Forbes on Film & Footlights
26 July, 2015
This is a reasonably compelling, resourcefully staged, and certainly richly designed story of slave trader John Newton and how he came to renounce his evil ways, eventually writing the words to the famous hymn that gives the show its name.
That song apart (and we hear it only at the end of the show, quite movingly sung), the score by first timer (and, according to his Playbill bio) self-taught musician) Christopher Smith is merely generic in the familiar pop opera mold. Though it never delivers the memorable melodies of Lloyd Webber or Schoenberg, it is, at least, commendably free of the mindless bombast of so many other works of the genre.
And when the singing stops, and the drama takes over, the show has some decent – if clichéd – straight scenes; it reminded me of those good live-action Disney films of the 1950s and 1960s which dramatized historical subjects. Smith co-wrote the book with Arthur Giron, and it does hold your interest, though, as in those Disney films, historical truth has taken second place to dramatic license. Newton’s life was far more complex, he did not abandon the slave trade overnight, and his conversion was much more profound than as dramatized here. But the script is compelling enough to make you want to know more about what really happened.
Gabriel Barre’s direction is admirably clear and unfussy, and though the show is mostly composed of intimate scenes, there are two rather spectacular set pieces, a shipwreck involving an underwater rescue and a powerful storm at sea in the second act.
Performances are capable throughout, and in some cases more than that, though English accents are pretty dodgy. I kept having to remind myself that the story wasn’t taking place in, say, colonial Boston. Laiona Michelle as the heroine’s faithful Nanna, and Chuck Cooper as Thomas, manservant to Newton give especially fine, dignified portrayals, and Harriet D. Foy has a field day as the manipulative Princess Peyai, a slave trader who captures Newton after the shipwreck off the coast of Sierra Leone. There are, incidentally, some realistic depictions of slave auctions, strong stuff for a musical.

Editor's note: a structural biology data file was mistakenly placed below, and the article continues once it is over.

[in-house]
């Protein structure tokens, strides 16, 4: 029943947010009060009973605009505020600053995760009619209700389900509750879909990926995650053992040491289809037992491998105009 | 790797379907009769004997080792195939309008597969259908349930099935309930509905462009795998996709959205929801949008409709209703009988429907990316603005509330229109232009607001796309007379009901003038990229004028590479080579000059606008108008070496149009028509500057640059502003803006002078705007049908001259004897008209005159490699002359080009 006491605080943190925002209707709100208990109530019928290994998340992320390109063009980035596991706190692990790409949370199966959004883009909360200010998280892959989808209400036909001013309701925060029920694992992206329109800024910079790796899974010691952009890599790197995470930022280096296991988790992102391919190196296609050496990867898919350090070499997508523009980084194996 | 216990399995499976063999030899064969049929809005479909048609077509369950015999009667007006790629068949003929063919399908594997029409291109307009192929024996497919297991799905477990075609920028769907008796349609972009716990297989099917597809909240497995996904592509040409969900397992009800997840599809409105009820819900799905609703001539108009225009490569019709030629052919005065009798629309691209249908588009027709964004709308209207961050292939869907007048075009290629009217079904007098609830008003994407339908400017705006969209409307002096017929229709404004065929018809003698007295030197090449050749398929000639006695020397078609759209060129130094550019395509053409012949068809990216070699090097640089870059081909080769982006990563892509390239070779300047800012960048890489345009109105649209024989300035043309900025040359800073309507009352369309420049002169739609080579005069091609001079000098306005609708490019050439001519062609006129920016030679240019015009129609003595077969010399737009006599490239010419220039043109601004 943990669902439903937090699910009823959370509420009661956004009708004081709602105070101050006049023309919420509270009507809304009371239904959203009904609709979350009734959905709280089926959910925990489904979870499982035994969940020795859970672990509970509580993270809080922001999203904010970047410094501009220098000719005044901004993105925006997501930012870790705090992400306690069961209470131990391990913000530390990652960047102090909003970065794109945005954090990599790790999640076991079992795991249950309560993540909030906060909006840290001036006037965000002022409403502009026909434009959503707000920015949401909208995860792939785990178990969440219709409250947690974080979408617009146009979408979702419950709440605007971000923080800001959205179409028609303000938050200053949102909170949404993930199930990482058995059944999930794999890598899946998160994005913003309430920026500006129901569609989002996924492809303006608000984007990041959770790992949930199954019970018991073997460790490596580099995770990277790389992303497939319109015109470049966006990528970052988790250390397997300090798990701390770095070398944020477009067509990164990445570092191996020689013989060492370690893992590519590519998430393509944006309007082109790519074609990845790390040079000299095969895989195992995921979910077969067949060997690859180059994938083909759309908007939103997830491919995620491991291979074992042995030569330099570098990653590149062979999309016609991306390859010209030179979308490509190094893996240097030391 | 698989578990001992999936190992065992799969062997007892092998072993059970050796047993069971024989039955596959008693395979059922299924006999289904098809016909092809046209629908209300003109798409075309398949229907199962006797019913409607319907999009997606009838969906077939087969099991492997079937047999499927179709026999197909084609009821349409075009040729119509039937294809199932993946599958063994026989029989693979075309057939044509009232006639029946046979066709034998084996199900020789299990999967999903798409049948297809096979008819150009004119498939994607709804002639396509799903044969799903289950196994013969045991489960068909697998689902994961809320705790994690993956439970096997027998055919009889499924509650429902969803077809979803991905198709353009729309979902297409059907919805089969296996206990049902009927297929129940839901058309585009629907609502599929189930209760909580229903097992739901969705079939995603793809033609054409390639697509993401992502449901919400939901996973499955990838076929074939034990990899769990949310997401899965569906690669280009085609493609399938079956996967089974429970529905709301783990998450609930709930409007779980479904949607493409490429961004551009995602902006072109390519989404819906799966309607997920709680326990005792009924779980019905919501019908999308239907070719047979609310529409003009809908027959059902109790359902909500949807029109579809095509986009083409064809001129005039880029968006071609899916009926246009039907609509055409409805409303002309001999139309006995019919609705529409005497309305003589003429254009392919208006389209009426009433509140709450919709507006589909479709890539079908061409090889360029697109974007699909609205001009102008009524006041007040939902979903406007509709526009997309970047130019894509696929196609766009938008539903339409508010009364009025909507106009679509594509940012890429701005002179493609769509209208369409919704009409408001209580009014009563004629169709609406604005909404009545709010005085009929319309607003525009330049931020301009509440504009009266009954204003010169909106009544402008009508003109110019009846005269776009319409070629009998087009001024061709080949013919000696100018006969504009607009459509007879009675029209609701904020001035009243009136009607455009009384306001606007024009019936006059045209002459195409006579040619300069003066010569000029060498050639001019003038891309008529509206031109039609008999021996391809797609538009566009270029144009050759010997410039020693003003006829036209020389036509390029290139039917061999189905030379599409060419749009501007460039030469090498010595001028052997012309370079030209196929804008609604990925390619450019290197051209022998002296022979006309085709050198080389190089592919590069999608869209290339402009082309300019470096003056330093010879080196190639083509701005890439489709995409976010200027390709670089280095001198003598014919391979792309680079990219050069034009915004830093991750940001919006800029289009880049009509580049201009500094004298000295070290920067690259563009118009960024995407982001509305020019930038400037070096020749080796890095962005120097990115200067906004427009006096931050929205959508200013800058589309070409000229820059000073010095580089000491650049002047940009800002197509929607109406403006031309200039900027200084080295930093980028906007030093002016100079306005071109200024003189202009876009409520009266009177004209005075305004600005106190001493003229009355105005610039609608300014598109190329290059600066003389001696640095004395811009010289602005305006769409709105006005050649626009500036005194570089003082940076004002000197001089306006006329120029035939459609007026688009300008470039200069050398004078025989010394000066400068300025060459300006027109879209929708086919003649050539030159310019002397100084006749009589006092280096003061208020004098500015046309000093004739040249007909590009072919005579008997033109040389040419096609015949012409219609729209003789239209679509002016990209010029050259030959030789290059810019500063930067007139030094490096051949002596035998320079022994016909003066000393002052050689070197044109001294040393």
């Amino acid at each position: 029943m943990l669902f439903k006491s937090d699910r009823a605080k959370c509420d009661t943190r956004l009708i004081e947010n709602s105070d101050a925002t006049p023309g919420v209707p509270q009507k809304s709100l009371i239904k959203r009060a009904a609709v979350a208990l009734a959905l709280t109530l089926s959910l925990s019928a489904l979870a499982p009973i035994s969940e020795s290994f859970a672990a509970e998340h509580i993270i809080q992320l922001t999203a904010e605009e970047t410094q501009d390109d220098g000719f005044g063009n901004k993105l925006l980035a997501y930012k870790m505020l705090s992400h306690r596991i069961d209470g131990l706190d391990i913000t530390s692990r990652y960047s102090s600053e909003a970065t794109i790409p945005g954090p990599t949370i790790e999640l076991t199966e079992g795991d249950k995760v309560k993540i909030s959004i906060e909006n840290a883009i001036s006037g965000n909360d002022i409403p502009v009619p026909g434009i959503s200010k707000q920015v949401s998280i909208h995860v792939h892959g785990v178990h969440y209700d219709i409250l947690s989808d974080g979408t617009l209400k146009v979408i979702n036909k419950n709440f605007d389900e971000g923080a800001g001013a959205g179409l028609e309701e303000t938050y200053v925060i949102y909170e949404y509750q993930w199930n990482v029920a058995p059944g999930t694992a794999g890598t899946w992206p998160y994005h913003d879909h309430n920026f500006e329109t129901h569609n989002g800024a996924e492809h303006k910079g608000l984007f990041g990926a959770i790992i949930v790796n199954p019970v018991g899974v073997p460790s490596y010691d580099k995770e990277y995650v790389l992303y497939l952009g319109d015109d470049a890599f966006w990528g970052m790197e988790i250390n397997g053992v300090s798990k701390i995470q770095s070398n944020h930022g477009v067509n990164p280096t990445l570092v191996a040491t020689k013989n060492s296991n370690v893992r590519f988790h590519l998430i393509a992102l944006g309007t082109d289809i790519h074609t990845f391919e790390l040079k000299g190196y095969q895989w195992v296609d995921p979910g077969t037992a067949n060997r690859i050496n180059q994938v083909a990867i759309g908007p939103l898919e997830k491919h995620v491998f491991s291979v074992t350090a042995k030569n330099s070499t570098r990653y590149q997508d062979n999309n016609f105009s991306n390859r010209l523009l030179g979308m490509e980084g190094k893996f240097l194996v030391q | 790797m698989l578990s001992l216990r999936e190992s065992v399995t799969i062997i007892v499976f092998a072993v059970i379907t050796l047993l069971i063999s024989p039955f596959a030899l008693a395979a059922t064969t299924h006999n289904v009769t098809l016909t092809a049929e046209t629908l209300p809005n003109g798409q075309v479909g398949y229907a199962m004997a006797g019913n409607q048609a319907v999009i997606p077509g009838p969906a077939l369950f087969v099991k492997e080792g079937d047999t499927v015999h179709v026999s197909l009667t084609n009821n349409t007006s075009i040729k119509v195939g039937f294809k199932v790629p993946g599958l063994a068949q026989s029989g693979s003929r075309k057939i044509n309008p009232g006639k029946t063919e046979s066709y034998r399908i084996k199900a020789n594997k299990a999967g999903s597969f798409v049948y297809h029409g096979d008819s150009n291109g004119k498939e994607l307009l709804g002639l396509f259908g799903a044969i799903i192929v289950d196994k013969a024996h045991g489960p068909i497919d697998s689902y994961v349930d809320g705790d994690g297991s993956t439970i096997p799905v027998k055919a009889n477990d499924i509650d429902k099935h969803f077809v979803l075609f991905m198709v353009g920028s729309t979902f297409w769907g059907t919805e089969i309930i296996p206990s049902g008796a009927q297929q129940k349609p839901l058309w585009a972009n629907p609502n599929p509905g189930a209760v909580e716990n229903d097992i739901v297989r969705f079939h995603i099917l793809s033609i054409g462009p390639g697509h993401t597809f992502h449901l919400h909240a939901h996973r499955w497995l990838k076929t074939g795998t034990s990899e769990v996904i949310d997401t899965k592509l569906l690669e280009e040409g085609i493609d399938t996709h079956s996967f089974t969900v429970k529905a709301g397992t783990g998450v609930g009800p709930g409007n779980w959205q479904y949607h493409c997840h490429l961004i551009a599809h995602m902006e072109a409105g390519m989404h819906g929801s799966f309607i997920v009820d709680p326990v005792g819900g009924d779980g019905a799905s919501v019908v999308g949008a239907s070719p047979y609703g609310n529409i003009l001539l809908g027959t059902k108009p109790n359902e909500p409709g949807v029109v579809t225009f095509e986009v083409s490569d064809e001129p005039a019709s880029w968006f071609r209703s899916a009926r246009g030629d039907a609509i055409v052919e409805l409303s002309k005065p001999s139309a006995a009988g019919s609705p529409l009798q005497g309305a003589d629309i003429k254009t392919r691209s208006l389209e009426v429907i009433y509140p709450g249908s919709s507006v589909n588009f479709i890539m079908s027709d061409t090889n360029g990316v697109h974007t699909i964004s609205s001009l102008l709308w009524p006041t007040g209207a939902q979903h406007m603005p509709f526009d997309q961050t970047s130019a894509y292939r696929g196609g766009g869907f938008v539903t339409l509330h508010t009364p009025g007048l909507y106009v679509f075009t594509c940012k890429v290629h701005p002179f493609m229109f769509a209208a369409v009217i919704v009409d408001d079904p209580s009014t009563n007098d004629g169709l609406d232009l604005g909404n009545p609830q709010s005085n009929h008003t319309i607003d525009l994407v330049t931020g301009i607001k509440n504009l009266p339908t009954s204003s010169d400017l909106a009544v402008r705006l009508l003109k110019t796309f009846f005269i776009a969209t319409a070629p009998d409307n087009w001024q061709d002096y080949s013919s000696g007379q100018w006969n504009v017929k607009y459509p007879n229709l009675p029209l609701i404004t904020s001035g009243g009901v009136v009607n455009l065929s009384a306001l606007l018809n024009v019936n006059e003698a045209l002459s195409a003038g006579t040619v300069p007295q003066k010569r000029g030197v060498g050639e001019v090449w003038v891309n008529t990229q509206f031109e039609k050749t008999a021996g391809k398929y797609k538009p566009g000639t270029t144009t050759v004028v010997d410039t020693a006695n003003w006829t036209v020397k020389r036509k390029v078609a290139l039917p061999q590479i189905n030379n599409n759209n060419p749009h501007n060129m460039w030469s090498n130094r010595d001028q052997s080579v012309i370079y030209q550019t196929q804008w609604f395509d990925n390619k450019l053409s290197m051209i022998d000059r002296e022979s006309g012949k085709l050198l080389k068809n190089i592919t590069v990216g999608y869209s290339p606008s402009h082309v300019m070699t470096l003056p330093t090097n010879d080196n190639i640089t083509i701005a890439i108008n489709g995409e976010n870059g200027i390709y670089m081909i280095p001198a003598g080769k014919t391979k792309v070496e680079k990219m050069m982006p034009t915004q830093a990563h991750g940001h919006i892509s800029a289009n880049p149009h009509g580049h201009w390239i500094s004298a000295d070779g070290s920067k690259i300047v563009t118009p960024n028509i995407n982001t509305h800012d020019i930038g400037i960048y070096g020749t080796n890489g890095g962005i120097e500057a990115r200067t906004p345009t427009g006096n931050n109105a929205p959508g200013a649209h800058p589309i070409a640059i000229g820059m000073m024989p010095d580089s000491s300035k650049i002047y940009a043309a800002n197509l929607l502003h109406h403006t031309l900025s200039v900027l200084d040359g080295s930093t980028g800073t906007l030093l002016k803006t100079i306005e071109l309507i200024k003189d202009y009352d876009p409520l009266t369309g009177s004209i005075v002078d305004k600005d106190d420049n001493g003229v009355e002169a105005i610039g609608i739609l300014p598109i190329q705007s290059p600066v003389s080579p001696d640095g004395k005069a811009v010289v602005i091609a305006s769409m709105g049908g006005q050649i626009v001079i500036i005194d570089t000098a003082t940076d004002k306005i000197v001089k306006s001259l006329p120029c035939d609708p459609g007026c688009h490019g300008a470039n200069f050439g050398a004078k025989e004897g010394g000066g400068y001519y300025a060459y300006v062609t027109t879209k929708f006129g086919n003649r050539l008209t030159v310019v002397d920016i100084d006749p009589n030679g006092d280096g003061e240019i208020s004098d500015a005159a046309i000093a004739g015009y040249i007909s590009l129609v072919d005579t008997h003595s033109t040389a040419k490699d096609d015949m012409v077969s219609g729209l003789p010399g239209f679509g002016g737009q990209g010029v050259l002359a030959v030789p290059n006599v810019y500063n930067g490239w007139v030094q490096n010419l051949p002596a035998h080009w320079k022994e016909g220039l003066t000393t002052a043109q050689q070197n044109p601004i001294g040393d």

Josh Young is an impressive singer and acts well enough as Newton, but I felt we was perhaps a shade generic for the part, while his faithful love Mary Catlett, as played by vocally adept Erin Mackey, is rather cool in the Kelli O’Hara manner.
Veteran Tom Hewitt as Newton’s long-suffering father does his best with a caricatured role (his relationship with son John made to parallel that of the Prodigal Son). Chris Hoch has the thankless task of playing Major Gray, the show’s villain who contrives to get Newton gang-pressed to sea, so he can woo Mary himself.
Eugene Lee and Edward Pierce’s scenic design, dominated by nautical rigging, is quite striking, and I couldn’t help remembering that this was the very same stage that once held Billy, a short lived musical version of Billy Budd which closed, undeservedly, after a short run back in 1969. Toni-Leslie James’ costumes are a period eyeful, Ken Billington and Paul Miller’s lighting design is also very fine. A special nod is due sound designer Jon Weston for a fine, naturalistic ambiance.
Christopher Gattelli’s choreography, ranging from period dancing to an African war dance are attractive enhancements.
The show is not to be confused with the 2006 film of the same title in which Newton (as played by Albert Finney) figured, but was focused mainly on the abolitionist William Wilberforce.
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